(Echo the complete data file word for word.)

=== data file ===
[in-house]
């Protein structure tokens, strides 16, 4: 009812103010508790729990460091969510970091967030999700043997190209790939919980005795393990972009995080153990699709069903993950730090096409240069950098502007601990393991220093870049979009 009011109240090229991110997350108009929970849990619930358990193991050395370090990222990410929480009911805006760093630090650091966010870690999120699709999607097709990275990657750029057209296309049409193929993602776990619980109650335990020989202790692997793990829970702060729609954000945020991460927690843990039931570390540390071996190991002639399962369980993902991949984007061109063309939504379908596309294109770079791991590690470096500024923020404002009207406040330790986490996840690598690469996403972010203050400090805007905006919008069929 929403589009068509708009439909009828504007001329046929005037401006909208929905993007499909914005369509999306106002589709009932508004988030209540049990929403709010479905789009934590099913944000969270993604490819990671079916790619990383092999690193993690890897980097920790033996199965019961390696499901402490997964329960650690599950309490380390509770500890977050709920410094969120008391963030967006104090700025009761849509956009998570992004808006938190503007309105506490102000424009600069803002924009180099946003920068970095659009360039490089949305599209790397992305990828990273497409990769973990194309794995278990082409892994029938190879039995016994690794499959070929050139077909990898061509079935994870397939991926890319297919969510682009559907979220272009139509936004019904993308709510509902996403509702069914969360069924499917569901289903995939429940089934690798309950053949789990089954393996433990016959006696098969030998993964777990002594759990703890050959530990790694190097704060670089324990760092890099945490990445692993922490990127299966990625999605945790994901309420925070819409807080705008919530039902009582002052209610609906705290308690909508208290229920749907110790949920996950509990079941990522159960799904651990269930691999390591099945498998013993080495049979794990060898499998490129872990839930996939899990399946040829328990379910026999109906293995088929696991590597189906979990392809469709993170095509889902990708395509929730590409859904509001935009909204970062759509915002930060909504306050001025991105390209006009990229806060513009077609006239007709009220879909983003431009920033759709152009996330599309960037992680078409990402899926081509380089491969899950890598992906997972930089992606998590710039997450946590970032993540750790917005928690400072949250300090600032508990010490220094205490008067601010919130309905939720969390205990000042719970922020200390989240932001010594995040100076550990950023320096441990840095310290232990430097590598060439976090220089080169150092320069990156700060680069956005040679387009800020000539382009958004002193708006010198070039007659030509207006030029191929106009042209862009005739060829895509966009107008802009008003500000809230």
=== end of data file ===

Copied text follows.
[in-house]
């Protein structure tokens, strides 16, 4: 009812103010508790729990460091969510970091967030999700043997190209790939919980005795393990972009995080153990699709069903993950730090096409240069950098502007601990393991220093870049979009 009011109240090229991110997350108009929970849990619930358990193991050395370090990222990410929480009911805006760093630090650091966010870690999120699709999607097709990275990657750029057209296309049409193929993602776990619980109650335990020989202790692997793990829970702060729609954000945020991460927690843990039931570390540390071996190991002639399962369980993902991949984007061109063309939504379908596309294109770079791991590690470096500024923020404002009207406040330790986490996840690598690469996403972010203050400090805007905006919008069929 929403589009068509708009439909009828504007001329046929005037401006909208929905993007499909914005369509999306106002589709009932508004988030209540049990929403709010479905789009934590099913944000969270993604490819990671079916790619990383092999690193993690890897980097920790033996199965019961390696499901402490997964329960650690599950309490380390509770500890977050709920410094969120008391963030967006104090700025009761849509956009998570992004808006938190503007309105506490102000424009600069803002924009180099946003920068970095659009360039490089949305599209790397992305990828990273497409990769973990194309794995278990082409892994029938190879039995016994690794499959070929050139077909990898061509079935994870397939991926890319297919969510682009559907979220272009139509936004019904993308709510509902996403509702069914969360069924499917569901289903995939429940089934690798309950053949789990089954393996433990016959006696098969030998993964777990002594759990703890050959530990790694190097704060670089324990760092890099945490990445692993922490990127299966990625999605945790994901309420925070819409807080705008919530039902009582002052209610609906705290308690909508208290229920749907110790949920996950509990079941990522159960799904651990269930691999390591099945498998013993080495049979794990060898499998490129872990839930996939899990399946040829328990379910026999109906293995088929696991590597189906979990392809469709993170095509889902990708395509929730590409859904509001935009909204970062759509915002930060909504306050001025991105390209006009990229806060513009077609006239007709009220879909983003431009920033759709152009996330599309960037992680078409990402899926081509380089491969899950890598992906997972930089992606998590710039997450946590970032993540750790917005928690400072949250300090600032508990010490220094205490008067601010919130309905939720969390205990000042719970922020200390989240932001010594995040100076550990950023320096441990840095310290232990430097590598060439976090220089080169150092320069990156700060680069956005040679387009800020000539382009958004002193708006010198070039007659030509207006030029191929106009042209862009005739060829895509966009107008802009008003500000809230």